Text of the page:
“We are not halfway downtown like Cato,” Feulner says. “We are not all the way downtown like AEI or out Embassy Row like Brookings. I am not saying necessarily that particular factor makes us better, but I am saying it makes us different because we know precisely what our primary target audience is, and it is right over there,” meaning Capitol Hill. “That is another reason Addington is such a neat, integral player and [fits into] what we are about—because he has been on both the House and Senate staff and he knows how that works as well as knowing how downtown works.”
Addington’s second act dovetails with Heritage’s effort to be more muscular on Capitol Hill. “We want independent thinkers who are also team players, and this guy is the perfect combination,” Feulner says. “In the confines of his office, he tells it to me straight out, but when our board comes to a decision, he is a great colonel in the Army. He salutes and says, ‘Forward march,’ and on we go.”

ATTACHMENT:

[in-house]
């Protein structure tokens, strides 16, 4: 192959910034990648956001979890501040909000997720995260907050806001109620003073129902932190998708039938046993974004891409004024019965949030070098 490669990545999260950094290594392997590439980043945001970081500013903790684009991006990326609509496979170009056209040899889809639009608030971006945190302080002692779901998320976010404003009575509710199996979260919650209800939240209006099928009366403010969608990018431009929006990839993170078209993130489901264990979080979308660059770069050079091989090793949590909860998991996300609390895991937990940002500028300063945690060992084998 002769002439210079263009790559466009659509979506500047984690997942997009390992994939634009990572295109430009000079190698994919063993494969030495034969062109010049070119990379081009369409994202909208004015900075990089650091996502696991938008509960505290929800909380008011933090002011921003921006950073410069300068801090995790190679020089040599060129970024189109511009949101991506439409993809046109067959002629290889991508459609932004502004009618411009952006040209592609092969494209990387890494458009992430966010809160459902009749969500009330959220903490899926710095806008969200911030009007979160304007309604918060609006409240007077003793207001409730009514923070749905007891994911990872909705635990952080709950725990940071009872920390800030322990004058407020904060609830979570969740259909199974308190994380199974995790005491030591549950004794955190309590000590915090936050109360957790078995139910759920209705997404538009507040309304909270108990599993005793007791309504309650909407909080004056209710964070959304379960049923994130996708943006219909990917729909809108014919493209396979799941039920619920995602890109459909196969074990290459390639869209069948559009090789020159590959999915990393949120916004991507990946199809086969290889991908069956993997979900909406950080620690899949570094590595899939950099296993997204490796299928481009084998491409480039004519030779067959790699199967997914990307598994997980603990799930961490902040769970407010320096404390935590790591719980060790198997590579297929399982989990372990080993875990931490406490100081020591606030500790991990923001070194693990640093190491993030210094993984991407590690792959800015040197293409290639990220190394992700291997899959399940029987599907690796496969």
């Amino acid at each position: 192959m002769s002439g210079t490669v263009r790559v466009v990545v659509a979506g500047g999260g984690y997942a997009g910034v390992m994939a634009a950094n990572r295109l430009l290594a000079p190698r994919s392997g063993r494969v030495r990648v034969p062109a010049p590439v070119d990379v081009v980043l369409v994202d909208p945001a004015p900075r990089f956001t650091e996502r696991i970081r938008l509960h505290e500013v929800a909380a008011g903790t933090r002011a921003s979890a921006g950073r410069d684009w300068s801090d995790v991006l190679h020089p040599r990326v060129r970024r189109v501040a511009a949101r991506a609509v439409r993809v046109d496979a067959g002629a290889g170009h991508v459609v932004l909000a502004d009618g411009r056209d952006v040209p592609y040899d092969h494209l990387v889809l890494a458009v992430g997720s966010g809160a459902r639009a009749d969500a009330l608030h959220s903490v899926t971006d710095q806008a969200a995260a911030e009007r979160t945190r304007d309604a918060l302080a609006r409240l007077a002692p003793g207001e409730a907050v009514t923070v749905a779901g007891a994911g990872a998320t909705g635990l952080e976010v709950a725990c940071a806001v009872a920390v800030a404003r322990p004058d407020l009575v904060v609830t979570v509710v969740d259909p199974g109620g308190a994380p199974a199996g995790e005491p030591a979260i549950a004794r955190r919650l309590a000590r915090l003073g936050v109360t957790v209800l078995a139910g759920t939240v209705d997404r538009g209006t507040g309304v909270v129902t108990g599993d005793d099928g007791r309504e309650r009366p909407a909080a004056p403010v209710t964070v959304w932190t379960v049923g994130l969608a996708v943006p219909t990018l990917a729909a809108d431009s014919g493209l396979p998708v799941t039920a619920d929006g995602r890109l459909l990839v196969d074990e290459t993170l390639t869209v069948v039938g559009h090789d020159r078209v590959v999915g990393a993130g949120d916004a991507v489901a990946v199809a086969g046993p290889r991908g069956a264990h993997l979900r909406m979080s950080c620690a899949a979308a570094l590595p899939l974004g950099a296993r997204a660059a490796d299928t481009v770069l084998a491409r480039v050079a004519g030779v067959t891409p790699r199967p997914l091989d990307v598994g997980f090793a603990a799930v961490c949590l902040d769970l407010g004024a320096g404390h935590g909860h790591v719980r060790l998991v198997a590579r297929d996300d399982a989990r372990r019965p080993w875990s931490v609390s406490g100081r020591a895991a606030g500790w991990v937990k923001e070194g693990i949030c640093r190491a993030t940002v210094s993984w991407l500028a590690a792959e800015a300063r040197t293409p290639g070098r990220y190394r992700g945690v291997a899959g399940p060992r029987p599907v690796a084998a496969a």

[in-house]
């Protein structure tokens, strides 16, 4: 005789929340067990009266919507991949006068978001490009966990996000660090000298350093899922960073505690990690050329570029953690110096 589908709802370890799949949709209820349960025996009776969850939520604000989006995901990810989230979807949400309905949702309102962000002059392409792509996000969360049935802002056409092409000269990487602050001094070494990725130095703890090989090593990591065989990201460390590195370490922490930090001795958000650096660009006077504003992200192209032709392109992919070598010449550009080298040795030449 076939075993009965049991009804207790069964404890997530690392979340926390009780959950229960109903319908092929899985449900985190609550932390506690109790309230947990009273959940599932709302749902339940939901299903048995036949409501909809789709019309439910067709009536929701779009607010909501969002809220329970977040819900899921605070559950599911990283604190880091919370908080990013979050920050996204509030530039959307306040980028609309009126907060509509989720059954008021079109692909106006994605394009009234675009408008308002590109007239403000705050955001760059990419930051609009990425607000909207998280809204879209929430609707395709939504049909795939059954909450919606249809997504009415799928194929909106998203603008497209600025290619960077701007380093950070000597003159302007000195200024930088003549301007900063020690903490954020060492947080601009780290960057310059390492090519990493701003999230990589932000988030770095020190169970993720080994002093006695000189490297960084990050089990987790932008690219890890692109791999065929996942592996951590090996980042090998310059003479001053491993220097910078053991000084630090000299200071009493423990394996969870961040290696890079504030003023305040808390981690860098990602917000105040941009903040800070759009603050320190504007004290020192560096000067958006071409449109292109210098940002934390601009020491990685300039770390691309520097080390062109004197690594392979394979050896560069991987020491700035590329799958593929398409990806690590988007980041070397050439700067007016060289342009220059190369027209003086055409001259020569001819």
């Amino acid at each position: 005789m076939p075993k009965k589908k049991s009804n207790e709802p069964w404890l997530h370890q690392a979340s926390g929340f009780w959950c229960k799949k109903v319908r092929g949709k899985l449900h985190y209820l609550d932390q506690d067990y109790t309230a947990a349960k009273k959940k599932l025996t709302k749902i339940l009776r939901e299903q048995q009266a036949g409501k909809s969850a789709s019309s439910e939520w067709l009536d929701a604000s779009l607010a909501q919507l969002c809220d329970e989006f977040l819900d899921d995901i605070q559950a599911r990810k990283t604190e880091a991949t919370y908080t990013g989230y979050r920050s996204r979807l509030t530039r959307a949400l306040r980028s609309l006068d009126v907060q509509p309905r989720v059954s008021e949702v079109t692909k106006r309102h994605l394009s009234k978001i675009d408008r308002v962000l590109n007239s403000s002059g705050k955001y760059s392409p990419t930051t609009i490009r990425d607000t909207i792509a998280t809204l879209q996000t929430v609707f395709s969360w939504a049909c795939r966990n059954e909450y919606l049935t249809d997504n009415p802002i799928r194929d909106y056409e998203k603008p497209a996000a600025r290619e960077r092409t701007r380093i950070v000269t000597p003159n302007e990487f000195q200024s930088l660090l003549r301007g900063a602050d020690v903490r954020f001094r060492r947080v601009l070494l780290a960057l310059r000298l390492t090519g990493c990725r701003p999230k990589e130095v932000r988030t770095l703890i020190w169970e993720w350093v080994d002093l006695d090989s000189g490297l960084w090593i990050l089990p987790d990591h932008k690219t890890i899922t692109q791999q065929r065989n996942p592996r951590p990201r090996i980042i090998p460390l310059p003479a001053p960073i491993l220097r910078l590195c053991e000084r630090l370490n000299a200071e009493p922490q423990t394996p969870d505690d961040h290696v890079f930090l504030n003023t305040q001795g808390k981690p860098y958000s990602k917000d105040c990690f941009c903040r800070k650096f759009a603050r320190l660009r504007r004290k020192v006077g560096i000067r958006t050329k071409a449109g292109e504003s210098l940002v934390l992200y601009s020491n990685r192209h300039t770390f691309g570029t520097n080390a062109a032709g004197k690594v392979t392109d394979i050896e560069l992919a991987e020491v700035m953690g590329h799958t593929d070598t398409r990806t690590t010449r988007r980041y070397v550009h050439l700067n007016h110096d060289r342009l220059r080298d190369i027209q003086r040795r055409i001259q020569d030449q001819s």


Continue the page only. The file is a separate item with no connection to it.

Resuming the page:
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As for Addington’s take on where he is now after the fights he’s taken on over the years, just for a moment he allows an outsider in and becomes a little introspective: “The meaningful life. Somehow, you’re 80 and rocking on the front porch and thinking about what did you do with your life. The best you can hope in the end is that you lived it properly and accomplished something useful. That so much outweighs the ups and downs and in-between struggles.”
This article appears in the May 2011 issue of The Washingtonian.
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